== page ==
Occupied Jerusalem: US Secretary of State Mike Pompeo said he hoped other Arab countries would also establish diplomatic relations with Israel as he kicked off a Mideast tour on Monday to press the momentum of the Trump administration’s Arab-Israeli peace push.
Pompeo spoke during a joint statement with Israeli Prime Minister Benjamin Netanyahu in occupied Jerusalem, the first stop on a multi-country tour of the region following the August 13 announcement of the historic agreement between Israel and the UAE, brokered by Washington, to establish diplomatic ties.
“I am hopeful that we will see other Arab nations join in this,” Pompeo said. “The opportunity for them to work alongside, to recognise the state of Israel and to work alongside them will not only increase Middle East stability, but it will improve the lives for the people of their own countries as well.”
The Israel-UAE agreement delivered a key foreign policy victory to President Donald Trump as he seeks reelection and reflected a changing Middle East in which shared concerns about archenemy Iran have largely overtaken traditional Arab support for the Palestinians.
Both Pompeo and Netanyahu criticised the lack of international support for the US demand for the restoration of UN sanctions against Iran. The Trump administration has been pushing at the Security Council to have so-called “snapback” sanctions imposed on Iran over what Washington says is Iran’s violation of the 2015 nuclear deal with world powers.
“We are determined to use every tool that we have to ensure they can’t get access to high-end weapon systems,” Pompeo said. “The rest of the world should join us.”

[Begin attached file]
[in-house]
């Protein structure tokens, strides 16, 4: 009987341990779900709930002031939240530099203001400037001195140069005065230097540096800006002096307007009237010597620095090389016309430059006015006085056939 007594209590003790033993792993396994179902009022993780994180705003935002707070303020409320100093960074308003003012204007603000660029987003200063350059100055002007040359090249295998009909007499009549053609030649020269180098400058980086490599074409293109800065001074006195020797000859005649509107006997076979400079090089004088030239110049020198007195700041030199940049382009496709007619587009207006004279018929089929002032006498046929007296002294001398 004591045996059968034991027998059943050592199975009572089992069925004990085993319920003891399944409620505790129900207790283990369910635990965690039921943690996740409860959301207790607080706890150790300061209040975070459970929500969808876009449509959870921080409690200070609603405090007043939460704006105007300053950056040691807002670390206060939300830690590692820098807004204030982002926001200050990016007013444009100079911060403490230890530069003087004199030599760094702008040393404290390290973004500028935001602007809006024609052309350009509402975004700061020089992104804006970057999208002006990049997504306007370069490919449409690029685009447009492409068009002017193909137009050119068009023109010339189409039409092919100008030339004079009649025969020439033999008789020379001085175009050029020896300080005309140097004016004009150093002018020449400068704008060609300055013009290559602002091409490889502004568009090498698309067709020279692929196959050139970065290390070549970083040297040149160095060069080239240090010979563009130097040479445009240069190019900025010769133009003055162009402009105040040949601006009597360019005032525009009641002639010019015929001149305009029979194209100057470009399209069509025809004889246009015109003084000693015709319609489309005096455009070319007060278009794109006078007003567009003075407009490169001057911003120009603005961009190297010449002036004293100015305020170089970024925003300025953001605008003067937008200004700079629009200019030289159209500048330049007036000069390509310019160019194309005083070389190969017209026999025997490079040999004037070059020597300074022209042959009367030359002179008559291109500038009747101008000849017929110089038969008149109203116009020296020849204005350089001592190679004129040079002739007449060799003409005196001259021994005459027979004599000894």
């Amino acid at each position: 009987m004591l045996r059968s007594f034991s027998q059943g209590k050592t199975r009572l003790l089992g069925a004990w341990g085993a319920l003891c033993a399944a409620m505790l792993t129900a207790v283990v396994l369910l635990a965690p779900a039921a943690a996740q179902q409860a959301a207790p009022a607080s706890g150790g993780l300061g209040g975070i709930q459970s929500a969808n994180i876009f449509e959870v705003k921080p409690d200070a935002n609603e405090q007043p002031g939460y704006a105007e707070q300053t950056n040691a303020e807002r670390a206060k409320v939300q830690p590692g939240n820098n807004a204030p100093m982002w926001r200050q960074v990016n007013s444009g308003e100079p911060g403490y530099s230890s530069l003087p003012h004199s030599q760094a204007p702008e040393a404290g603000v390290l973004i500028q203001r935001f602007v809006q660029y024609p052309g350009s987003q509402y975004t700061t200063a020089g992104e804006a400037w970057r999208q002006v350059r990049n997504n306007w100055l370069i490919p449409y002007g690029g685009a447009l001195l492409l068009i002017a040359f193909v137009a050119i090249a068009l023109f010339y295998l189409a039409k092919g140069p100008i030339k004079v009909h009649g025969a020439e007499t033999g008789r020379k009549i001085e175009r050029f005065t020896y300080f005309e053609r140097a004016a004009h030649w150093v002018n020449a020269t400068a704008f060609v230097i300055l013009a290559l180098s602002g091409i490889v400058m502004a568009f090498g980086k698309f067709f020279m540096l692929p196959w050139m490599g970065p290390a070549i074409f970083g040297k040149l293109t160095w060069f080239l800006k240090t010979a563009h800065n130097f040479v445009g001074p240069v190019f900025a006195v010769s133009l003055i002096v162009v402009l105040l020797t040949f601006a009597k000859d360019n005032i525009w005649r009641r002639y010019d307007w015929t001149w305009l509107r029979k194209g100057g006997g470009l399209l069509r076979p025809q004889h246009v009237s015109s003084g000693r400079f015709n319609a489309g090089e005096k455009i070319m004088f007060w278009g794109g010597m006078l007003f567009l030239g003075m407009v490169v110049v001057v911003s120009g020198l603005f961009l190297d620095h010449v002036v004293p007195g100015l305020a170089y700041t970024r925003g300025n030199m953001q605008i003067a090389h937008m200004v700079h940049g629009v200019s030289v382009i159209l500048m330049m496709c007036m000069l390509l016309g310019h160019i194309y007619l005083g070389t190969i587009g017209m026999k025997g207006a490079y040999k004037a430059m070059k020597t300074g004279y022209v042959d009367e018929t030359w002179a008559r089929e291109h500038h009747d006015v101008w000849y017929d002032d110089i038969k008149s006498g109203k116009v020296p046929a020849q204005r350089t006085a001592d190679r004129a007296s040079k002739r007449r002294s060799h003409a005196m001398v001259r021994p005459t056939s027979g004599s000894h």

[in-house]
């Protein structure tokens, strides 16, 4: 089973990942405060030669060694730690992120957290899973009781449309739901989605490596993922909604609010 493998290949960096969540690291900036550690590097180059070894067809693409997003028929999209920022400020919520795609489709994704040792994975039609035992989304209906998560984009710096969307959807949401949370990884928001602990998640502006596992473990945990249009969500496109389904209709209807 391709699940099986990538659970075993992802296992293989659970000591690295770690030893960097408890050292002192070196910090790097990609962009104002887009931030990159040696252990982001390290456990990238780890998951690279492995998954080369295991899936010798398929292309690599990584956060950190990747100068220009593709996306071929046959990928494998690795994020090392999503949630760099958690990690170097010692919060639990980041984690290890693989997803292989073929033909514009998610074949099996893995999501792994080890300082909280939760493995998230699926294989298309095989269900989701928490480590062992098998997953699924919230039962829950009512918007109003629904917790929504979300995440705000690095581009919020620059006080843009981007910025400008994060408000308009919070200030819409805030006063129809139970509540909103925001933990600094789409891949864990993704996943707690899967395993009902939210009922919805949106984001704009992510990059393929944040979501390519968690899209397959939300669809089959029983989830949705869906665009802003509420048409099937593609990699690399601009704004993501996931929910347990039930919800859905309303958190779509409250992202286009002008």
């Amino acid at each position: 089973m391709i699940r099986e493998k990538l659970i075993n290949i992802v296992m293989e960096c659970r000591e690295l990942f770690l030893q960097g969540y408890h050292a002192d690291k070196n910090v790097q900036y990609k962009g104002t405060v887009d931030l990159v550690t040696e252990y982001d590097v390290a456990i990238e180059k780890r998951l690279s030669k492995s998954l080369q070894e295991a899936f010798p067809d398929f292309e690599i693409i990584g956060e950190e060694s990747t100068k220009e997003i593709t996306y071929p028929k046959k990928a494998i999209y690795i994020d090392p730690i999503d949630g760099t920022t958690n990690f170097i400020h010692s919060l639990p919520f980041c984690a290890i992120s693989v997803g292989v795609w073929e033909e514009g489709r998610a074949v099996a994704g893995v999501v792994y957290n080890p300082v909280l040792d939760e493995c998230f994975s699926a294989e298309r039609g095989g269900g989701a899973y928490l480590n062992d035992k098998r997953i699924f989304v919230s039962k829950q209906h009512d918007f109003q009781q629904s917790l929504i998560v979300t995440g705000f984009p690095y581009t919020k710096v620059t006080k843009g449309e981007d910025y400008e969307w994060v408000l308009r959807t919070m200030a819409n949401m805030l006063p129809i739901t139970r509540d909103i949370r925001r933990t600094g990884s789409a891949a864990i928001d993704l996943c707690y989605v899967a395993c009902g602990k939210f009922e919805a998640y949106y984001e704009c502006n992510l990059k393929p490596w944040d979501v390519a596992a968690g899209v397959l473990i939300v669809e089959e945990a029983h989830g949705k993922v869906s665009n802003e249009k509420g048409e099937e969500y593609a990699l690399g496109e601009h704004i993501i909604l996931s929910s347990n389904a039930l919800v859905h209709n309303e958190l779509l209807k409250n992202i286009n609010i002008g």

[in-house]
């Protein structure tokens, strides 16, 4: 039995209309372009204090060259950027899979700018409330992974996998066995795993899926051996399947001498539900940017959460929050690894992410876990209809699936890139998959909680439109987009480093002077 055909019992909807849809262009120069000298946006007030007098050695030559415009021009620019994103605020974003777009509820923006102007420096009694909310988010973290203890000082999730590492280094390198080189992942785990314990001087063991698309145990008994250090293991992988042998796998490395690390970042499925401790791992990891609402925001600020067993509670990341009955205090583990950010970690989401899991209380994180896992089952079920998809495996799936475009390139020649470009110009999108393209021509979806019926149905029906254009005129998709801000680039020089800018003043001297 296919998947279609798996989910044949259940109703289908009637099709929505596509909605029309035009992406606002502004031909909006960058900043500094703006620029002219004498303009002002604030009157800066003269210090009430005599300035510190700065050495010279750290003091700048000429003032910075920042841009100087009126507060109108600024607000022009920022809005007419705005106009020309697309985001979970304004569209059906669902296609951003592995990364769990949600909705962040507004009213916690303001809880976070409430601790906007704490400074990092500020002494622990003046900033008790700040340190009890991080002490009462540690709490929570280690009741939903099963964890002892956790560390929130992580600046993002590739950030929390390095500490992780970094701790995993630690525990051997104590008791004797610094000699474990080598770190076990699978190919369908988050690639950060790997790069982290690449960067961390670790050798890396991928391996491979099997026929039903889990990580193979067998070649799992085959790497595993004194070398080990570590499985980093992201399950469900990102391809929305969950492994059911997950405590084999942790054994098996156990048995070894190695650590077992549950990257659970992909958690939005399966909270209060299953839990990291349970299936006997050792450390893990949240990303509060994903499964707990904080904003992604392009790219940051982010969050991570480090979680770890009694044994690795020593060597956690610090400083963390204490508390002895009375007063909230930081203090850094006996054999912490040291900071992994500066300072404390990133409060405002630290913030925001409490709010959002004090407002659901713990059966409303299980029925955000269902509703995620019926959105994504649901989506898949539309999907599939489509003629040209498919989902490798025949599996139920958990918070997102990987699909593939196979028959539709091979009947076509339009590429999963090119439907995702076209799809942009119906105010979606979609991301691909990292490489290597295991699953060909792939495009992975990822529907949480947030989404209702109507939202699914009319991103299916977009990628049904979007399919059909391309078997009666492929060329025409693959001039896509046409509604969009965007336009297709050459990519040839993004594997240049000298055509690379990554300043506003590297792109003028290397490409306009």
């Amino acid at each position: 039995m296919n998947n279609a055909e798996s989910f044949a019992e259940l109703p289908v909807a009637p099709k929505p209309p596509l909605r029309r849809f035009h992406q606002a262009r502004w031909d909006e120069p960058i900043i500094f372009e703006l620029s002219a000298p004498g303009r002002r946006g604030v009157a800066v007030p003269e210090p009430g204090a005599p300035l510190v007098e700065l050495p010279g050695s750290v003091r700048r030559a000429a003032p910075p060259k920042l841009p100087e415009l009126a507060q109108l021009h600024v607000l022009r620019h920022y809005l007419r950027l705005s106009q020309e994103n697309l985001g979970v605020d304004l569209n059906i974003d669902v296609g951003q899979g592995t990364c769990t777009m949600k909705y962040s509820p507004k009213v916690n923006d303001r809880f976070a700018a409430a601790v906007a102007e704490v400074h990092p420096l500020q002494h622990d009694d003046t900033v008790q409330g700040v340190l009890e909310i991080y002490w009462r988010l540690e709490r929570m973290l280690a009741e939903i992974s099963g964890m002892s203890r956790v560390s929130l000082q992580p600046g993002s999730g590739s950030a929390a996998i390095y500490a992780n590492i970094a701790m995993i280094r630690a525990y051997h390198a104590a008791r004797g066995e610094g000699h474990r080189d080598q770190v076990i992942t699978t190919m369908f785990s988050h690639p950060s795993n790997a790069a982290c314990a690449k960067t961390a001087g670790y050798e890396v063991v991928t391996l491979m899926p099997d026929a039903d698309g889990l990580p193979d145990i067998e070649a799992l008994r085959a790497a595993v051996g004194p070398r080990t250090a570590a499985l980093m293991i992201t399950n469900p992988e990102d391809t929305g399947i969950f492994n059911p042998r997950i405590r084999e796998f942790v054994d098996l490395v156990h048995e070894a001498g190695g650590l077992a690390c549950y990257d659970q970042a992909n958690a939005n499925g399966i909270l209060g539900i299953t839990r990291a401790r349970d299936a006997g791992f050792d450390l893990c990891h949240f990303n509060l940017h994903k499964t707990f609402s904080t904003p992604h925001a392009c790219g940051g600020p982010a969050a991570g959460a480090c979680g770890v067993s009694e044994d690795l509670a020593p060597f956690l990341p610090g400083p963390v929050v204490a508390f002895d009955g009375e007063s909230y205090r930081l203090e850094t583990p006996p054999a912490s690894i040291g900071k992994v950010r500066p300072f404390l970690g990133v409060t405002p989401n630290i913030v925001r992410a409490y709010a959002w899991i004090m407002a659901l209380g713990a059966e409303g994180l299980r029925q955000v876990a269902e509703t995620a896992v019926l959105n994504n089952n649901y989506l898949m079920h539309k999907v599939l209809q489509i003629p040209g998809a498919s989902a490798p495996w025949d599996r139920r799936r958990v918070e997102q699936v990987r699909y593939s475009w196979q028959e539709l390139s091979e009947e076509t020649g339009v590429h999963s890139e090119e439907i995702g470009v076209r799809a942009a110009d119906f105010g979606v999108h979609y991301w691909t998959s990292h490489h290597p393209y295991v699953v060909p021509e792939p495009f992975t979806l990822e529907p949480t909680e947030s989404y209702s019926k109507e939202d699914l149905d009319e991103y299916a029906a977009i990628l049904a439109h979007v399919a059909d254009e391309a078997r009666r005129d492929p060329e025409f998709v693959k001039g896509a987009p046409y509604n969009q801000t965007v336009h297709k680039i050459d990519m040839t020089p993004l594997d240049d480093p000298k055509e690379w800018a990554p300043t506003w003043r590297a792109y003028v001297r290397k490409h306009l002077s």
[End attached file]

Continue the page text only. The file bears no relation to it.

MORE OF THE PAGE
Earlier this month, the US, Israel and the UAE announced the deal to establish full diplomatic relations, which also requires Israel to freeze its plans to annex parts of the occupied West Bank sought by the Palestinians as part of their future state.
Netanyahu called the agreement “a boon to peace and regional stability” that “heralds a new era where we could have other nations join”.
Later in the trip, Pompeo was to meet with Netanyahu’s partner in the government and Defence Minister Benny Gantz, as well as Foreign Minister Gabi Ashkenazi.
After his Israel stop Pompeo was also slated to visit Sudan, the UAE and Bahrain, with additional stops in the Gulf possible, the State Department had said. In Sudan, the secretary of state said he would push for “deepening the Sudan-Israel relationship”.
British Foreign Secretary Dominic Raab was also arriving in occupied Jerusalem on Monday for meetings with Israeli and Palestinian officials in an effort “to press for renewed dialogue” and a negotiated two-state solution to the conflict. Ahead of Pompeo’s arrival, the Israeli military said it struck Hamas targets in the Gaza Strip early on Monday, in response to incendiary balloons launched into Israel the day before. The army said it bombed “military posts and an underground infrastructure” belonging to Hamas, the Palestinian group that rules Gaza. There were no immediate reports of any casualties.